The foregoing aspects and exemplary embodiments, and many of the attendant advantages of this invention, will become more readily appreciated as the same become better understood by reference to the following detailed description, when taken in conjunction with the accompanying drawings, wherein:
As will be described in greater detail below in regard to
Turning now to
As the straps 12 and 14 are positioned in
An object to be lifted by the device 10 is generally positioned in the area 32 encircled by the connected compression straps 12, 14 and gathering loops 24, 26. Tension applied to the handles 28, 30 and the gathering loops 24, 26 pulls the ends of the compression straps 12, 14 toward each other, thus tightening the straps 12, 14 against the sides of the object to be lifted, e.g., as shown in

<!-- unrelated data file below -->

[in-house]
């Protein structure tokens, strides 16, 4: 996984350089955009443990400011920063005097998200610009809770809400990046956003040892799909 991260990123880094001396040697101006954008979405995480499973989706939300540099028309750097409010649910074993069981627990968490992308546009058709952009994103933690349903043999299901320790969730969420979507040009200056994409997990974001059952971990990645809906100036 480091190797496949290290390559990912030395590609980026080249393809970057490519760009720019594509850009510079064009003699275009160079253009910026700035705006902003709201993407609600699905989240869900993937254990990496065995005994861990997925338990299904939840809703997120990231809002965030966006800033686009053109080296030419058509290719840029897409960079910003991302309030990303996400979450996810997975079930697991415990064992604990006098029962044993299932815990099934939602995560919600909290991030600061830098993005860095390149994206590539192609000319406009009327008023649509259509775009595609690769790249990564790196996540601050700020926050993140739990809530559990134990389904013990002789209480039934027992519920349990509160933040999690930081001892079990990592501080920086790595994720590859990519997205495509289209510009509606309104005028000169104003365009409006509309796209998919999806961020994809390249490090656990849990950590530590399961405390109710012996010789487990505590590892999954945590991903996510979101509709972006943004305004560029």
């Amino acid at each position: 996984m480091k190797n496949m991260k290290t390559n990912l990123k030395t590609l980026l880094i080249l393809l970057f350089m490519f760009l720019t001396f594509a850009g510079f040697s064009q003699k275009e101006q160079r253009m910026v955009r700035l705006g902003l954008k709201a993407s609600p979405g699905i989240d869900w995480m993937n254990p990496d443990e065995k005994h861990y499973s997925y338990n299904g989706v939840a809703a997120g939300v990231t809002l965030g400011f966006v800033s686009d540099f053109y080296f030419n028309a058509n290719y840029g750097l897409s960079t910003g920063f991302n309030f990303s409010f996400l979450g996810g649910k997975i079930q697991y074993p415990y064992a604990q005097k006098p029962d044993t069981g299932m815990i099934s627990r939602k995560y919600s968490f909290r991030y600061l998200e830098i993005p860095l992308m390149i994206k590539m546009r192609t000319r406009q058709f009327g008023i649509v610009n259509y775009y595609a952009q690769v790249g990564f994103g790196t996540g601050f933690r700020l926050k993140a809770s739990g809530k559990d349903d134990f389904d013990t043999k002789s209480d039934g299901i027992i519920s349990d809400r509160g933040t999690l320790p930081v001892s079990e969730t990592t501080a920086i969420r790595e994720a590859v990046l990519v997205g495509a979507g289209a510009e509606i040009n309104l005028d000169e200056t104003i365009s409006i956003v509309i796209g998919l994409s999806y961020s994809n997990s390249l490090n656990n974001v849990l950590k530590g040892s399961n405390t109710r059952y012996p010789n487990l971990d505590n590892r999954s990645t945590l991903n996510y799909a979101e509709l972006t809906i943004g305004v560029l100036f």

The compression straps 12, 14 may be made of any material. Typically, the material is sufficiently strong and tough to survive the stresses applied to it by the weight of the object being lifted, yet sufficiently flexible to conform to some degree to the sides of the object being lifted. To enhance friction between the compression straps 12, 14 and the lifted object, the strap surface facing the object may be rubberized or otherwise coated or injected with a pliable, compressible substance that provides a good adhering surface.